It was my happy task to join Daisy Rosario, Stephen Thompson, and Glen Weldon for a sadly Linda Holmes-free PCHH dissecting Deadpool 2, a movie that in my view succeeds utterly in being the meaningless and mercilessly self-trolling thing it sets out to be. To paraphrase the critic Homer Simpson, writing in Cahiers du Cinéma: I prefer to watch John Wick.
It’s no shocker that I loved Wes Anderson’s new stop-motion adventure of Isle of Dogs. It’s a mild shocker that I didn’t cry watching it. Either time! My NPR review is here. UPDATE: I’m on the Pop Culture Happy Hour episode where we hash over some of charges of insensitivity and cultural appropriate that a few critics have levied against the movie, too. That’s on the same page as the review, but you can hear below, too.
Here is a joke you will not hear on today’s episode of Pop Culture Happy Hour, wherein I join old friends Linda Holmes and Stephen Thompson and new friend Daisy Rosario to dissect (heh) Annihilation, the new thriller from Ex Machina writer/director Alex Garland starring Natalie Portman and involving lots of cool but hella gross body horror stuff: Continue reading →
Any debate over whether Blade Runner 2049, a 35-years-later sequel to the cultiest cult film in the history of movies, has general-interest appeal should be put to rest by virtue of the fact that Stephen Thompson—the host of the three-way discussion of the film the comprises today’s Pop Culture Happy Hour—liked it, too! Pal-for-Life Glen Weldon and I are this movie’s core constituency. But when the Kung Fu Panda-loving Mr. Thompson gives his approval to an intense, nearly-three-hour dystopian future flick, you know it’s got some moves.
You can listen in here, where the episode is posted along with my review from last week. I had to write it just a couple of hours after I saw Blade Runner 2049, but I think the piece stands up. I’m seeing the movie again tomorrow night at the National Air and Space Museum. I’m looking forward to spending another 163 minutes with a new stone classic.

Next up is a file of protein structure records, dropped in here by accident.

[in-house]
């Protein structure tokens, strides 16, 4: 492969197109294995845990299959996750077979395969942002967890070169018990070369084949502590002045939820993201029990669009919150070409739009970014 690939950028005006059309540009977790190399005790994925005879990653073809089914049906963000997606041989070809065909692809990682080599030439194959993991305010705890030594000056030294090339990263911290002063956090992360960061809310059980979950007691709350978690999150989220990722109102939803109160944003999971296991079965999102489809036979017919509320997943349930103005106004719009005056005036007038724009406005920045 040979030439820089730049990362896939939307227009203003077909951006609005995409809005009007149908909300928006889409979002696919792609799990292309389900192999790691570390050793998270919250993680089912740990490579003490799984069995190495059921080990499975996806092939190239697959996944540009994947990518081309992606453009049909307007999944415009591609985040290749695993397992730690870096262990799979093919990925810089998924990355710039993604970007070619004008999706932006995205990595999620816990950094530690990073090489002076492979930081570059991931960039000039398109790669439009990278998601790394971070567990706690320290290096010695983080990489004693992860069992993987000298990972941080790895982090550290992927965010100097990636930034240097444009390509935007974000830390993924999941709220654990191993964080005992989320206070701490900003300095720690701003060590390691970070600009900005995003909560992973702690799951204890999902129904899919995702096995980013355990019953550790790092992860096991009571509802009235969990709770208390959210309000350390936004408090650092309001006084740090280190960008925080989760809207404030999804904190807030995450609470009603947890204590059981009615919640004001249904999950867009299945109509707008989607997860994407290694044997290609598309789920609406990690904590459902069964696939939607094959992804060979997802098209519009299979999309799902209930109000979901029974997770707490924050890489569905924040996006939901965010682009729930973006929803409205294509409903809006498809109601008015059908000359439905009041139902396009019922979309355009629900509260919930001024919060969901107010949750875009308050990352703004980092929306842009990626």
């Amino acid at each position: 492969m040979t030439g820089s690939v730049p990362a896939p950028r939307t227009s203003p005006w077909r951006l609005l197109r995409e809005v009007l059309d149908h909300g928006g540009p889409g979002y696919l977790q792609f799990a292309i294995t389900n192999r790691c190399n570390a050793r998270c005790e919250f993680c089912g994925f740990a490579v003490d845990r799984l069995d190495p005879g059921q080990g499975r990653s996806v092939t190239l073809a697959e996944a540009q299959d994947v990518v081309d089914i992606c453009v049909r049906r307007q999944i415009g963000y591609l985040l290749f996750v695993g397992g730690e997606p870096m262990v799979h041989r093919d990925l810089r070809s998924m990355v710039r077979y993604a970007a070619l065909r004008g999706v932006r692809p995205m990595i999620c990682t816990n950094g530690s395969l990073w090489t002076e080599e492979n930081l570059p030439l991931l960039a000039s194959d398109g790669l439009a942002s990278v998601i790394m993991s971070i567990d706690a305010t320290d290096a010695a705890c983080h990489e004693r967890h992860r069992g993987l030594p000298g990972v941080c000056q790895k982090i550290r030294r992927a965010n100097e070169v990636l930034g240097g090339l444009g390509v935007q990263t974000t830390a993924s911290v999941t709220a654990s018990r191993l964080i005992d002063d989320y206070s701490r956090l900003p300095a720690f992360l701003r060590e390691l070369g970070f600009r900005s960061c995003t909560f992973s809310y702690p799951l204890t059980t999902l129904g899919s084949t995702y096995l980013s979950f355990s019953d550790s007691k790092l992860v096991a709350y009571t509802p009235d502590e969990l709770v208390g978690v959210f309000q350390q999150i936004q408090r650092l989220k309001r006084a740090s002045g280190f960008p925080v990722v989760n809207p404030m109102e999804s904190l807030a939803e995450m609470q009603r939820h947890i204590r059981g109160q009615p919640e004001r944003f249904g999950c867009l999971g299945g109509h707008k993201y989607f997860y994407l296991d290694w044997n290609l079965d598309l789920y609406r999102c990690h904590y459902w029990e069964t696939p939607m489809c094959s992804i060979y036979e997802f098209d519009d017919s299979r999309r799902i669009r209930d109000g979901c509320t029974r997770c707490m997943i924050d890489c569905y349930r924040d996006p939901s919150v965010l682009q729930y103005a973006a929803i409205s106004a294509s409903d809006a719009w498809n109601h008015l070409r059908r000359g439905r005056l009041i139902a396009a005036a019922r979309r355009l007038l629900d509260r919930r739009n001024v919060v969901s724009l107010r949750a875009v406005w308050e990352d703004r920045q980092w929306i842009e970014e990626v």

The Mondo two-LP blue-and-yellow-vinyl edition of the soundtrack to David Leitch’s stylish Charlize Theron-headlined, set-in-1989 espionage thriller Atomic Blonde that I ordered won’t arrive for several weeks, I’m told. Until then you and I will just have to make do with our extant libraries of New Order, The Clash, A Flock of Seagulls, etc. And with this thrilling recorded-in-one take episode of Pop Culture Happy Hour, wherein host Linda Holmes and regular panelists Stephen Thompson and Glen Weldon brought me in to talk about how much we all like watching Ms. Theron kick ass. It’s a lot more satisfying that watching her play second-fiddle to some grunting no-talent clown in a tank top.
My pal-for-life Glen Weldon is Down Under this week—like Quigley, like Jackman, like Michael J. “Crocodile” Dundee—but I was glad to be part of a reduced Pop Culture Happy Hour panel along with host Linda Holmes and regular Stephen Thompson to dissect the messy but fascinating prequel-sequel Alien: Covenant and to marvel at how the political satire Veep has stayed so strong for six seasons. At the end of the episode, I give a little love to little-loved—by me, anyway—replacement 007 Sir Roger Moore, who passed away this week at the age of 89. You can hear the full episode here or embedded below. Continue reading →
I’m on Pop Culture Happy Hour today for the first time since our bummed-out post-election Pop Culture Serotonin Spectacular. And it was all the way back in December 2015 that I last shared the studio with the great Gene Demby of the Code Switch blog and podcast, when we broke down Star Wars: The Force Awakens. I always feel things have gone well when I’m with Gene; he’s a calming presence I guess. Most of this week’s episode was recorded live on stage in Chicago at last week, and neither Gene not I were present for that, so we’re in the first segment only. The topic is The Fate of the Furious, a film I reviewed… unfavorably. Continue reading →